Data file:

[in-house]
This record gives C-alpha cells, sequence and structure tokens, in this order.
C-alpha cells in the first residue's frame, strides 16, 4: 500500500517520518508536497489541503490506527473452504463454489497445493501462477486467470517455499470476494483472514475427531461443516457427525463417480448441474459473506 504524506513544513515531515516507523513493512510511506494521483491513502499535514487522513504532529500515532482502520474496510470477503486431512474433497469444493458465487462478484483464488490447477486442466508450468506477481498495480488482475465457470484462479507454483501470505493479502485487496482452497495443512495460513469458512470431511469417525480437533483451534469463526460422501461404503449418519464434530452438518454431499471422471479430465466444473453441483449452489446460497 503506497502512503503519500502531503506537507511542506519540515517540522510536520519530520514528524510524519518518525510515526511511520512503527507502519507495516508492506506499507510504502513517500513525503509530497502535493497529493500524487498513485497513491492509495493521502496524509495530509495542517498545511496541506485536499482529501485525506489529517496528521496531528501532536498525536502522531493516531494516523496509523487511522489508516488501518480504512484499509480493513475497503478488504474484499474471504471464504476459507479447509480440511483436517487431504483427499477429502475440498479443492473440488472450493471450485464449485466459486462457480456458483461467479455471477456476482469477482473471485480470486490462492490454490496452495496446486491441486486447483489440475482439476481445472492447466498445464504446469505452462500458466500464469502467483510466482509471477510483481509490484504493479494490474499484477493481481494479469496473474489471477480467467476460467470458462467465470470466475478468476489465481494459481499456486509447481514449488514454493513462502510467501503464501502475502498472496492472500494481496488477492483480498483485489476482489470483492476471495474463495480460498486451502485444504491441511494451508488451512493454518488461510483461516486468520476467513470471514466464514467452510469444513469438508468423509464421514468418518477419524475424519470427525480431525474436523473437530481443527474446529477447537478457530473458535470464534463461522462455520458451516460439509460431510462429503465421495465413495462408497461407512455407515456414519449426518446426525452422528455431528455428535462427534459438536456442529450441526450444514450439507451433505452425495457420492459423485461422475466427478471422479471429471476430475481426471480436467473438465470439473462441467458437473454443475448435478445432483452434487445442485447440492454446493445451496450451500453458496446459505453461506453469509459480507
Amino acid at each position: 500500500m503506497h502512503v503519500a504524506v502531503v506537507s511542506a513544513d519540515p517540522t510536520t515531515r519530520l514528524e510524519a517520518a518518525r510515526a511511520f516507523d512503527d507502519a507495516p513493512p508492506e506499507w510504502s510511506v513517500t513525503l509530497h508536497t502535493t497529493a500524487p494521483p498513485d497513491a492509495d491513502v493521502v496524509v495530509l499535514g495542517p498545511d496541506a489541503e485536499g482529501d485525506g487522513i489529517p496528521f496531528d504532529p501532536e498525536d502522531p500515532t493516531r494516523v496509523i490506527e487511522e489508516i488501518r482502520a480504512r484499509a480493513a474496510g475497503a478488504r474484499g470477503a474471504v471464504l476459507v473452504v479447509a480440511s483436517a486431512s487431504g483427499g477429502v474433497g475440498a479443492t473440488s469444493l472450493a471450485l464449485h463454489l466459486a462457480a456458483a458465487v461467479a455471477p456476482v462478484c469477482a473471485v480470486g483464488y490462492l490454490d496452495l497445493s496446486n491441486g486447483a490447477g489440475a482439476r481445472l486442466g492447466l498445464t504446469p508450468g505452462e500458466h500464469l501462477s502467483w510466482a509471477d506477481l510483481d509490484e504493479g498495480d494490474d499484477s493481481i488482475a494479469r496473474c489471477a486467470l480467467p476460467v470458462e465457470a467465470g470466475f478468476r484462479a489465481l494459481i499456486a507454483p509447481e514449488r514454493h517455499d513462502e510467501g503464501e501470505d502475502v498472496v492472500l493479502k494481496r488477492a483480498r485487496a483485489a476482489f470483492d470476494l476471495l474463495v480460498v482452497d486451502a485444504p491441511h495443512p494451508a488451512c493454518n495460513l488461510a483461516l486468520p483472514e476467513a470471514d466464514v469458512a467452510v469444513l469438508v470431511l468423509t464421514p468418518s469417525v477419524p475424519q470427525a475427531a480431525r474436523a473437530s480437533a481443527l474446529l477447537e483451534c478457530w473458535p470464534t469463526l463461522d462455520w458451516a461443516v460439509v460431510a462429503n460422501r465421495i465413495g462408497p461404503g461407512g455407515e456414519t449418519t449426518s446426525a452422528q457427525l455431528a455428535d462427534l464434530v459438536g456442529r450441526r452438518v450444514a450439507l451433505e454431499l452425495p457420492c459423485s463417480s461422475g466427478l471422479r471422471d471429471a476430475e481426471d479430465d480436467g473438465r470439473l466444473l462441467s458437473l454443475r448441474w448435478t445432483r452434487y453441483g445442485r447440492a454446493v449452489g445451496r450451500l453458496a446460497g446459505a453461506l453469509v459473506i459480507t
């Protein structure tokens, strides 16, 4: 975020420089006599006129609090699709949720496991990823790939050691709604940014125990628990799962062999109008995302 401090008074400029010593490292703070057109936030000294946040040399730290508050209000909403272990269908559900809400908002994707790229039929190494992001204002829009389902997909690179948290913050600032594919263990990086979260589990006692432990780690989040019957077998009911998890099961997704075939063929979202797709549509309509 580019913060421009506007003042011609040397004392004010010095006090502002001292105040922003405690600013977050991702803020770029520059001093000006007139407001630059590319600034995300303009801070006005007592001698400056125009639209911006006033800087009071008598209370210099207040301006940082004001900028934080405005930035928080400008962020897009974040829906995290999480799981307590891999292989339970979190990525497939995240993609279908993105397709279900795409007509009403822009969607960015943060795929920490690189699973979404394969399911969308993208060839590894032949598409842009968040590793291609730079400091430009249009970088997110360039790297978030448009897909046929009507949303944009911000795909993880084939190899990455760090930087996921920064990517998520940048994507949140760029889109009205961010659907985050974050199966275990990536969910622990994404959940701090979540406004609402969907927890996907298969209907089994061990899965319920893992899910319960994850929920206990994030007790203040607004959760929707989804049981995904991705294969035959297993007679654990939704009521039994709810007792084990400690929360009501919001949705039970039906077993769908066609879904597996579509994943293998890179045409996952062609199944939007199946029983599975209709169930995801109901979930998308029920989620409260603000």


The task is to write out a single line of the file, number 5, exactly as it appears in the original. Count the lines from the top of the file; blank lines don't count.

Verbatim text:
């Protein structure tokens, strides 16, 4: 975020420089006599006129609090699709949720496991990823790939050691709604940014125990628990799962062999109008995302 401090008074400029010593490292703070057109936030000294946040040399730290508050209000909403272990269908559900809400908002994707790229039929190494992001204002829009389902997909690179948290913050600032594919263990990086979260589990006692432990780690989040019957077998009911998890099961997704075939063929979202797709549509309509 580019913060421009506007003042011609040397004392004010010095006090502002001292105040922003405690600013977050991702803020770029520059001093000006007139407001630059590319600034995300303009801070006005007592001698400056125009639209911006006033800087009071008598209370210099207040301006940082004001900028934080405005930035928080400008962020897009974040829906995290999480799981307590891999292989339970979190990525497939995240993609279908993105397709279900795409007509009403822009969607960015943060795929920490690189699973979404394969399911969308993208060839590894032949598409842009968040590793291609730079400091430009249009970088997110360039790297978030448009897909046929009507949303944009911000795909993880084939190899990455760090930087996921920064990517998520940048994507949140760029889109009205961010659907985050974050199966275990990536969910622990994404959940701090979540406004609402969907927890996907298969209907089994061990899965319920893992899910319960994850929920206990994030007790203040607004959760929707989804049981995904991705294969035959297993007679654990939704009521039994709810007792084990400690929360009501919001949705039970039906077993769908066609879904597996579509994943293998890179045409996952062609199944939007199946029983599975209709169930995801109901979930998308029920989620409260603000």